On a gray December morning, splashes of color warmed and brightened the Lied Art Center at Whitworth University. The color came in the form of rugs crafted by students in the community arts in practice class taught by Katie Creyts.
“We taught ourselves how to crochet using recycled T-shirts from friends,” Creyts said. “Getting started was really hard.”
Each student created a rug and on Dec. 8, they met to stitch their rugs together and share what they’d learned about each other during the class. This was their final, and it came complete with laughter, doughnuts and coffee.
“The premise of community arts in practice is to build community and connection through creative expression,” Creyts said.
The rug will stay in the commons area of the art center. “This building is so modern, we decided it needed a bit of color and craft,” she said.
The purpose of the class is to create art with and for the community, and explore art venues, exhibits and events in Spokane.
Their first project was to create tables for Big Table, an organization that supports those who work in the restaurant industry.
The collaboration resulted in three exquisitely crafted tables. One includes a wooden relief of the Big Table logo under glass. A second featured an inset that holds glass tiles. Each tile represents an image related to Big Table and the tiles are designed to be rearranged by guests like a puzzle. The third decorative table incorporated a wine barrel, LED lights and wine bottles.
Next the students were divided into four groups, assigned to create art for The Women’s Hearth, Center Pointe, Rockwood Retirement Center and the Girl Scouts. “The idea was to not only do a project, but to get to know the people they were working with,” Creyts said.
Yasha Puzankov, a graphic design major, was part of the Rockwood Retirement team. “We did a watercolor project. One of the guys said, ‘You need to paint with us,’ so we did,” Puzankov said. “We painted our pieces while we talked.”
Mary Viducich, 20, went to The Women’s Hearth. “We made journals with the women that reflected their identity,” she said.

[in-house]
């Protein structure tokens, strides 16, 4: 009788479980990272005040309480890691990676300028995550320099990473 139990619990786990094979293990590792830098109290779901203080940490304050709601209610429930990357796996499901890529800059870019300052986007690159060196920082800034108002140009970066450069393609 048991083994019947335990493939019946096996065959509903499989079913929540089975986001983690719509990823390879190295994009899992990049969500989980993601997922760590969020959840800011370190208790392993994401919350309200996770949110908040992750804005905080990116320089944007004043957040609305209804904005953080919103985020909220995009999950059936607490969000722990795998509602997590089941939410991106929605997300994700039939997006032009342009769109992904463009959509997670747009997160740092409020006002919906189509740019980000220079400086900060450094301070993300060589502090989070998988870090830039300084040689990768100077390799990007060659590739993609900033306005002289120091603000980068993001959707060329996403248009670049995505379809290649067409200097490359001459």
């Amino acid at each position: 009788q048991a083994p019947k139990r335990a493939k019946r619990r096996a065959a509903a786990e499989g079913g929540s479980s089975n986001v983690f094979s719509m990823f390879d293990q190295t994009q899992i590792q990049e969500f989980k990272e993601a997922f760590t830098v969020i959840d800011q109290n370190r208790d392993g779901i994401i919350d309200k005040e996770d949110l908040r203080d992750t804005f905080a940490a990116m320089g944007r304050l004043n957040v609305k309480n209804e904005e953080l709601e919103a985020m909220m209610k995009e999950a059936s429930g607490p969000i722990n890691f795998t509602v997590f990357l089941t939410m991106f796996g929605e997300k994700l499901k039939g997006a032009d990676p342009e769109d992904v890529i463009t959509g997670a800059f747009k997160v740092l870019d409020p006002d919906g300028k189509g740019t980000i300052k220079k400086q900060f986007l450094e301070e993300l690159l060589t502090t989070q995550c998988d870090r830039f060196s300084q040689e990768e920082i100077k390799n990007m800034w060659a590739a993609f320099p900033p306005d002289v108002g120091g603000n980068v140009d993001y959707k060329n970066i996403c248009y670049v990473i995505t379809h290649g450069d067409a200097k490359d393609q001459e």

As they crafted the journals, Viducich said, “People really opened up and shared about their lives – I didn’t expect that. I felt like I was being served more than they were.”
For some students, a highlight was getting to know more about Spokane’s art scene. “Not only do we want to bring art to the community but we want to recognize that this is a community full of art,” Creyts said.
Student Bre Taylor particularly enjoyed attending BeGin at the Museum of Arts and Culture. “I’ve lived here most of my life but I didn’t know the art community was so big in Spokane,” she said.
The students laughed and chatted as they stitched their final project. Puzankov labored over a rug and said, “I’ve never done anything like this. When you’ve been working on it for a while it gets fun – now I can’t stop.”
Jeff Ferguson smiled. “When I signed up for the class, I never thought I’d be making a rug. I’ve never held a crochet hook.”
Their final included sharing stories they’d learned about each other while working on the rugs. Tales included experiments involving lighters and hairspray, mice falling out of light fixtures, and a student whose parents took away her cellphone so many times, she finally learned to knit to keep her hands occupied.
“When technology is taken away, all of the sudden you have time for handicrafts,” Creyts said.
Students found time to listen, share and connect. Viducich said, “When we’re away from iPods and computers, we really get to know each other.”
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